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Published on October 27, 2016

Mammograms: A Few Minutes That Can Save Your Life

Here’s how to make them more effective and less painful

mammography

A mammogram isn't on anyone's Top 10 list of fun things to do, admits Denise Logan, radiology manager at Bryan Medical Center. It can be uncomfortable – even painful – for a few seconds each time the compression occurs.

But, she says, by the time you’re dressed, those seconds of pain are a distant memory, replaced by the knowledge that you did something important to take care of yourself.

“As a woman who’s worked in this field for many years, I am amazed at the advances made that make mammograms better for women – 3D technology so doctors can see the very smallest details, less radiation to improve safety and much more. It’s important to share this information so women can get the most out of this life-saving exam.”

Here are some of Denise’s top tips and information to help you get the most – and make the most – out of your next mammogram.

When Should I Get a Mammogram?

In recent years, several organizations have issued differing guidelines of when women should get their first mammogram and ongoing mammograms. It’s confusing, given that these are credible organizations. How do you know what is right for you?

The answer, Denise says, is: it depends. It depends on your personal health history, your family health history, and many other factors. The best way to decide what is best for you is to talk to your doctor. With your health history in mind, your doctor will help you make the right decision.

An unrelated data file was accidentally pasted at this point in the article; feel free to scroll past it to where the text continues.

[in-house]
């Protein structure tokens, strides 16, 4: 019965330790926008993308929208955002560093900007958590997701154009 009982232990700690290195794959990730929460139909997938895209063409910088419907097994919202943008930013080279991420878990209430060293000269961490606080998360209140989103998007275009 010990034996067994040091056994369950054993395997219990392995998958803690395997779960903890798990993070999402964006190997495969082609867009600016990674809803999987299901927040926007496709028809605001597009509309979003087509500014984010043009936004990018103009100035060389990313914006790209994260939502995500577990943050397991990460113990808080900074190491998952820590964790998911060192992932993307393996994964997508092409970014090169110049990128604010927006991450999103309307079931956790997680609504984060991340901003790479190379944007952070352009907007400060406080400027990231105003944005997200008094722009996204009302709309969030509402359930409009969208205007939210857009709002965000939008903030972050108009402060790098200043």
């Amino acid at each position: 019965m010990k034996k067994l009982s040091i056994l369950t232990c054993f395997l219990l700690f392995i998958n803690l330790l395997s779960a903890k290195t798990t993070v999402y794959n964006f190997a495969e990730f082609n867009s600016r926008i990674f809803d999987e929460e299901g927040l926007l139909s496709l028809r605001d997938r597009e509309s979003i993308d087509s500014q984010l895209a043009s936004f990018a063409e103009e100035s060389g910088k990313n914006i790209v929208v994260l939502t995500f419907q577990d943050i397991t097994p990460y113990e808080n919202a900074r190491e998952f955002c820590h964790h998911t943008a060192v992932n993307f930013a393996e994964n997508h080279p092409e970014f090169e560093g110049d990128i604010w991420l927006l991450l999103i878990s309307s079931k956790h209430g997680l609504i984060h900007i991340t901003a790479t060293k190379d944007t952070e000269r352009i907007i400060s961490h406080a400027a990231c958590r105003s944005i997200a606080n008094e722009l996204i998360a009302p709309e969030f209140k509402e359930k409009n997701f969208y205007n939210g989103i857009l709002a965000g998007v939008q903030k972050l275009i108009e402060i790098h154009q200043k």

Learn more about this topic by listening to the podcast: “Mammograms: Understanding the Latest Recommendations” featuring radiologist Dr. Jeff Matthes.

What Can I Do to Make My Mammogram Less Painful?

Schedule your mammogram at a time of month when your breasts are not tender.

  • Lower your caffeine intake for a few days before your mammogram.
  • Dress in a comfortable two-piece outfit since you will be asked to undress from the waist up and remove any jewelry that might get in the way.
  • Do not wear deodorant as this can interfere with the mammogram results (At Bryan, we provide deodorant packets for you after your exam).
  • Do not use talcum powder, ointment or cream on your breasts or underarms, as this can interfere with the mammogram results.
  • Consider taking Advil, Tylenol or other over-the-counter medication you normally take for pain or discomfort before and/or after your exam.

“An optional service we offer at Bryan for a small fee is comfort pads,” Denise adds. “These pads can help make a mammogram more comfortable.”

What’s Next for You?

If it’s time to schedule your mammogram, Bryan Health offers four convenient locations. To learn more, visit bryanhealth.org/mammogram.

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